Our sweet girl is going to make a full, quick recovery, according to the doctor. Anyone reading this, remember this story. When you think you are being careful with something that can really hurt a curious toddler, be even more careful. Everything can change in the blink of an eye. You may think you’re going to a hotel waterpark, and find yourself in the emergency room in your pajamas. True story.


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No Day At the Beach

Sunday started off promising. I ran 5 miles in keeping with my half marathon training plan. We came home and immediately got ready to head about 45 minutes north to the shores of Lake Michigan to meet our photographer friend for some awesome 1 year pictures of our little Charlotte. We try to do a beach day at least once a summer. Yes, we live within minutes of this Great Lake, but it’s um…not so great in our area. So we need to venture north of Milwaukee to find pristine beaches and clean water. After the photo shoot, we promised the kids a fun-filled beach day.

Backing out of the driveway, I said, “I think today is going to be fuuuuuun!” Little did I know that I was actually being sarcastic. Damn.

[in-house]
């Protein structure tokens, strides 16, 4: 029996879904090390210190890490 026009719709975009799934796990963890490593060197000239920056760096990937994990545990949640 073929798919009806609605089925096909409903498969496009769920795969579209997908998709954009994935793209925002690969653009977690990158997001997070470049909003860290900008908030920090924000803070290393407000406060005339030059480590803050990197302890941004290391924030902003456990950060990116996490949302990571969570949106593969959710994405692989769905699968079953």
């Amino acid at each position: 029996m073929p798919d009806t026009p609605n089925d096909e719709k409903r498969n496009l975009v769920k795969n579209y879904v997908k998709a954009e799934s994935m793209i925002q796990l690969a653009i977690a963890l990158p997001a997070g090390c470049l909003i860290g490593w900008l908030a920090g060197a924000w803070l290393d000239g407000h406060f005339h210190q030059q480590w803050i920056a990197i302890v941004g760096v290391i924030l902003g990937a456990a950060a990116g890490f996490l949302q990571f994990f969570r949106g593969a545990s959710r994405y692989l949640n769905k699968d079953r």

After stopping to gas up, Derek turned the car back on to hear it sputter a bit before turning over. That was weird, we thought. Sign #1.

We hopped on the freeway and talked about all the fun we were going to have at the beach. Riley could not contain his excitement. Suddenly the ABS light on the dash board illuminated. Sign #2.

Since that is for the braking system, we were confident the car would run just fine, so we ventured on. A few minutes later, I looked over at the dash board and realized none of it was working – the speedometer, gas guage, everything, was at zero. And we were on the highway going 65 mph.

No sooner could we devise a plan for action, when Derek gloomily reported that we were losing power. We moved over to the shoulder and took the next exit. By some miracle, we were able to coast about 4 miles to a gas station. Our alternator was blown.

So now we’re 45 minutes from home, in 90 degree heat, with two kids. Not a good scenario. I immediately did what any other girl would do in my position. I called my dad.

He said he’d throw some tools and a tow chain in his truck and be there as fast as he could. But still, he was about an hour away.

I don’t know if I’ll ever forget the expression from Riley when I told him that our truck was broken and we couldn’t go to the beach today. His face immediately crumbled into tears. It was no temper tantrum – far from it. It was genuine sadness and disappointment. I felt it too. I hugged him so tightly and promised him over and over that we’d go to the beach again.